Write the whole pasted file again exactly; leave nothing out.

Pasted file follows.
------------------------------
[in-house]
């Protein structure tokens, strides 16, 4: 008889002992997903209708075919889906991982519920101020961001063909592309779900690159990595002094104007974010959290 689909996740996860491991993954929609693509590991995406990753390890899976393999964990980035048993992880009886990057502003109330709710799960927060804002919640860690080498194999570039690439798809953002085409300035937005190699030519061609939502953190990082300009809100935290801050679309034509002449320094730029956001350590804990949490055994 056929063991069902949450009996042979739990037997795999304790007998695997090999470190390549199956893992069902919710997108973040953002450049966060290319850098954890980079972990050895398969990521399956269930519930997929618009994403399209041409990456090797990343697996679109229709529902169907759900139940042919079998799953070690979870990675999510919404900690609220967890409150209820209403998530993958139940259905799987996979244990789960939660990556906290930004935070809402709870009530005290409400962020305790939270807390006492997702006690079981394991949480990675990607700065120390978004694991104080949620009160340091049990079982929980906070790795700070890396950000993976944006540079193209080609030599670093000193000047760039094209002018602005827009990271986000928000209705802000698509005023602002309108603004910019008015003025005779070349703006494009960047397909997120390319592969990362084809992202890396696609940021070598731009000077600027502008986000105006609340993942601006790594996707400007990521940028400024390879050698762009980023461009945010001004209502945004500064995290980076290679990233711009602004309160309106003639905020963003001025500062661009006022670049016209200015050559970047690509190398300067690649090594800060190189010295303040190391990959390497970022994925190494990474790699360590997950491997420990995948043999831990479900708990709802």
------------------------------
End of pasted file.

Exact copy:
[in-house]
């Protein structure tokens, strides 16, 4: 008889002992997903209708075919889906991982519920101020961001063909592309779900690159990595002094104007974010959290 689909996740996860491991993954929609693509590991995406990753390890899976393999964990980035048993992880009886990057502003109330709710799960927060804002919640860690080498194999570039690439798809953002085409300035937005190699030519061609939502953190990082300009809100935290801050679309034509002449320094730029956001350590804990949490055994 056929063991069902949450009996042979739990037997795999304790007998695997090999470190390549199956893992069902919710997108973040953002450049966060290319850098954890980079972990050895398969990521399956269930519930997929618009994403399209041409990456090797990343697996679109229709529902169907759900139940042919079998799953070690979870990675999510919404900690609220967890409150209820209403998530993958139940259905799987996979244990789960939660990556906290930004935070809402709870009530005290409400962020305790939270807390006492997702006690079981394991949480990675990607700065120390978004694991104080949620009160340091049990079982929980906070790795700070890396950000993976944006540079193209080609030599670093000193000047760039094209002018602005827009990271986000928000209705802000698509005023602002309108603004910019008015003025005779070349703006494009960047397909997120390319592969990362084809992202890396696609940021070598731009000077600027502008986000105006609340993942601006790594996707400007990521940028400024390879050698762009980023461009945010001004209502945004500064995290980076290679990233711009602004309160309106003639905020963003001025500062661009006022670049016209200015050559970047690509190398300067690649090594800060190189010295303040190391990959390497970022994925190494990474790699360590997950491997420990995948043999831990479900708990709802």